# Mathematical Tripos, archived question about squares

1. May 30, 2013

### JanEnClaesen

1. The problem statement, all variables and given/known data
a, b, x, y are rational numbers

(ay - bx)² + 4(a - x)(b - y) = 0 implies that x = a and y = b or 1 - ab and 1 - xy are squares of rational numbers

2. The attempt at a solution
My attempts are hard to transcribe, is this mandatory for getting help? This is my first post, I am not familiar with the spirit of this forum.

2. May 30, 2013

### Simon Bridge

Welcome to PF;
It is very important to describe what you have attempted if you are to get help.
It is also a good idea to make the question explicit - all you have there is a statement. Are you trying to prove the statement is true or something?

We are used to people having trouble describing their efforts - just give it your best shot.
If the problem is writing equations, try LaTeX ... eg:

$\{ a,b,x,y\} \in \mathbb{R}$

$$(ay - bx)^2 + 4(a - x)(b - y) = 0 \Rightarrow ( x = a \wedge y = b ) \vee (\{\sqrt{1 - ab} \wedge \sqrt{1 - xy}\}\in \mathbb{R} )$$

... that's probably not canonical notation - but, if you use the "quote" button bottom-right of this post, you will see how I did it.

3. May 30, 2013

### JanEnClaesen

LaTeX looks very convenient, thank you. You're right, the statement has to be proven true, but not exactly the statement you latexed, 1 - ab and 1 - xy are to be squares of rational numbers.

I tried working backwards: I substituted some numbers ( a = 3, y = 1/9, b = 1/4, x = 8 ) as to get a clue of the workings of the equation, I didn't get it. I tried substitutions similar to 1 - ab = m² and 1 - xy = n² . That didn't work out.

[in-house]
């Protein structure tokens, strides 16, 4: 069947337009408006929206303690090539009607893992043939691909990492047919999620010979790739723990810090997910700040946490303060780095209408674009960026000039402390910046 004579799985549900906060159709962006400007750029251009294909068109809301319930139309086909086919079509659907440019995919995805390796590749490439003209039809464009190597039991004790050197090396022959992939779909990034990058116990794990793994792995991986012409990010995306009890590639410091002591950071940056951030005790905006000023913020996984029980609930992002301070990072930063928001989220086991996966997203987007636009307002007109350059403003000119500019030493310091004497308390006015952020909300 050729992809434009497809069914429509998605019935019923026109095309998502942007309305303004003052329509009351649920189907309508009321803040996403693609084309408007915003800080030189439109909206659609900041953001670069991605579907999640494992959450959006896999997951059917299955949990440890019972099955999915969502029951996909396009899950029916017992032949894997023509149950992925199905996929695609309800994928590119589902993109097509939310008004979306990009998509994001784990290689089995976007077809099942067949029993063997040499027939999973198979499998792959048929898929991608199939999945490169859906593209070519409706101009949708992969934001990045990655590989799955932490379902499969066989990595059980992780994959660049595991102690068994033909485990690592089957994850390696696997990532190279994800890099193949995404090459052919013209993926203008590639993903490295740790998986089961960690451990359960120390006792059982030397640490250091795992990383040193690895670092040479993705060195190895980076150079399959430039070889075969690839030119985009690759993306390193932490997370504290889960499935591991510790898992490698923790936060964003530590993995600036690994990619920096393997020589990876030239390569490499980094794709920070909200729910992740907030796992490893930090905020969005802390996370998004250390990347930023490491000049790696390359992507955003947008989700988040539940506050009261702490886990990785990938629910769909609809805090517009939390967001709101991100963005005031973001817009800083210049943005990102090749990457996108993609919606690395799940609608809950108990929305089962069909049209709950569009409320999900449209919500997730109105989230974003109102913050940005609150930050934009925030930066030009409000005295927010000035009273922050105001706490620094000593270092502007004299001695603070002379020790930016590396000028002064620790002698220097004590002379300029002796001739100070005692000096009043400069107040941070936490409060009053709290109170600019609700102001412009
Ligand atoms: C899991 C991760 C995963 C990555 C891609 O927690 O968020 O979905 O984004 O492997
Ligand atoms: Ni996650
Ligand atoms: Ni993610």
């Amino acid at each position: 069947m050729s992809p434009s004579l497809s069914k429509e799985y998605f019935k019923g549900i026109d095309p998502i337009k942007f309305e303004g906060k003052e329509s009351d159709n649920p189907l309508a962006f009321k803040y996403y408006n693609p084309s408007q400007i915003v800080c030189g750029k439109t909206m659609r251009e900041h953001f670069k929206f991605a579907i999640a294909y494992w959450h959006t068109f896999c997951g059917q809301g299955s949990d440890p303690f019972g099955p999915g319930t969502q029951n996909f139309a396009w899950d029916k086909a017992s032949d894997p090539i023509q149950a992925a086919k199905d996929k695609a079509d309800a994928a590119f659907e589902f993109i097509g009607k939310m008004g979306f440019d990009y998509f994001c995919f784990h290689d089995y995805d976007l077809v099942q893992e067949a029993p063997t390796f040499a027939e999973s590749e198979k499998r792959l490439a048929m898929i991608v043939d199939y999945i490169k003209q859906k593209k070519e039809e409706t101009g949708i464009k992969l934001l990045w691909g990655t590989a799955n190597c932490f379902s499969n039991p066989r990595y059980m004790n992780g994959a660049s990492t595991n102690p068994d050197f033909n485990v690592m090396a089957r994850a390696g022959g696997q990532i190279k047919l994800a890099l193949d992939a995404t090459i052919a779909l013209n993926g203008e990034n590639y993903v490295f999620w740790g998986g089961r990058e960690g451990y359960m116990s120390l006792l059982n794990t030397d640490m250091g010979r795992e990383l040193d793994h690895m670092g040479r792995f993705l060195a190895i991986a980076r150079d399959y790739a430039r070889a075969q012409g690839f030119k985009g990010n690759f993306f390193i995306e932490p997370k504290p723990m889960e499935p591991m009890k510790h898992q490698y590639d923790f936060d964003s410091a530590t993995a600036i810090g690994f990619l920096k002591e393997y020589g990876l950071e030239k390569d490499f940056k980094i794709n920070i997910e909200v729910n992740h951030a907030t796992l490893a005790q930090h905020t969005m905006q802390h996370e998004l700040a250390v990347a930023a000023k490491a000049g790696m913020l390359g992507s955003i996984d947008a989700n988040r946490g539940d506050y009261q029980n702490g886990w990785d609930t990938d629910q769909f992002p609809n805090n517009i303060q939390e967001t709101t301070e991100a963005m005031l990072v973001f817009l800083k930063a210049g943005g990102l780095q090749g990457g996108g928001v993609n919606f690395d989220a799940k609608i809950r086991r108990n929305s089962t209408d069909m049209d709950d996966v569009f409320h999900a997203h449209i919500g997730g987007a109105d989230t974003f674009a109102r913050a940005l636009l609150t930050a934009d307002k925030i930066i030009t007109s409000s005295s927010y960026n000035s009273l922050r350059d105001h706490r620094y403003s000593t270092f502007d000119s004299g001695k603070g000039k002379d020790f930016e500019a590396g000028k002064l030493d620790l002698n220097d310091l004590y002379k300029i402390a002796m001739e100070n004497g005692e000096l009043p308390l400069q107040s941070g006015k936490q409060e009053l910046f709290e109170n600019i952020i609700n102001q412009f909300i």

The equation (a + x)(b + y) - 2(ay + bx) = (a - x)(b - y) didn't prove much help either.
Dividing both ends by (a - x) ² or (b - y)² came to a dead end (doesn't matter which one, since it's sort of symmetric in a, b and x, y, as is evident by the commutativity of 1 - ab and 1 - xy).

4. May 30, 2013

### Ray Vickson

The only suggestion I can give is to look at the thing that = 0. It is a sum of two terms, so either both terms = 0 or both are non-zero. Look at what must happen in each case.

5. May 30, 2013

### JanEnClaesen

Thank you, but could you be a little more specific? You sort of repeated the question, sometimes reformulating the question presents the solution of course, but for my part, there's no solution in sight.

6. May 30, 2013

### Simon Bridge

He's saying that in order for $A+B=0$ either $A=0$ and $B=0$ OR $A=-B$.
In your case, $A=(ay-bx)^2$ and $B=4(a-x)(b-y)$
... so what do you need x and y to be to make both these zero?

That's the first part - for the second part, try expanding the brackets and grouping like terms in x and y .. what shape does the resulting equation represent?

BTW: thanks for the redirect - the $\mathbb{R}$s should be $\mathbb{Q}$s.

Last edited: May 30, 2013
7. May 31, 2013

### Ray Vickson

If you view the equation above as a quadratic in y and solve it, you get y in terms of x and a, b. By imposing the conditions that x and y must both be rational (and, of course, assuming a and b are rational) you will find that some other conditions must hold. You can prove all the required results in this way, but it is vital to look very carefully at the formula for y, to see how it can be simplified.

8. May 31, 2013

### JanEnClaesen

Ah, that does the trick, thank you. Yet I wonder, how could I have known?
Should it be a reflex action to calculate the discriminant of something quadratic?

9. May 31, 2013

### Simon Bridge

It was my first reaction. "Oh look, x and y are squared - probably a conic section..."
You would probably have seen it had you expanded the brackets and stood back - a large writing surface is good for this - why so many people I know have whiteboards and/or big sheets of glass in their workspace

Basically you just get used to recognizing patterns that mean a particular class of equation is probably being dealt with ... then you try it out. It's why they make you do all those proofs and formulas and stuff - to get the experience to spot this sort of thing.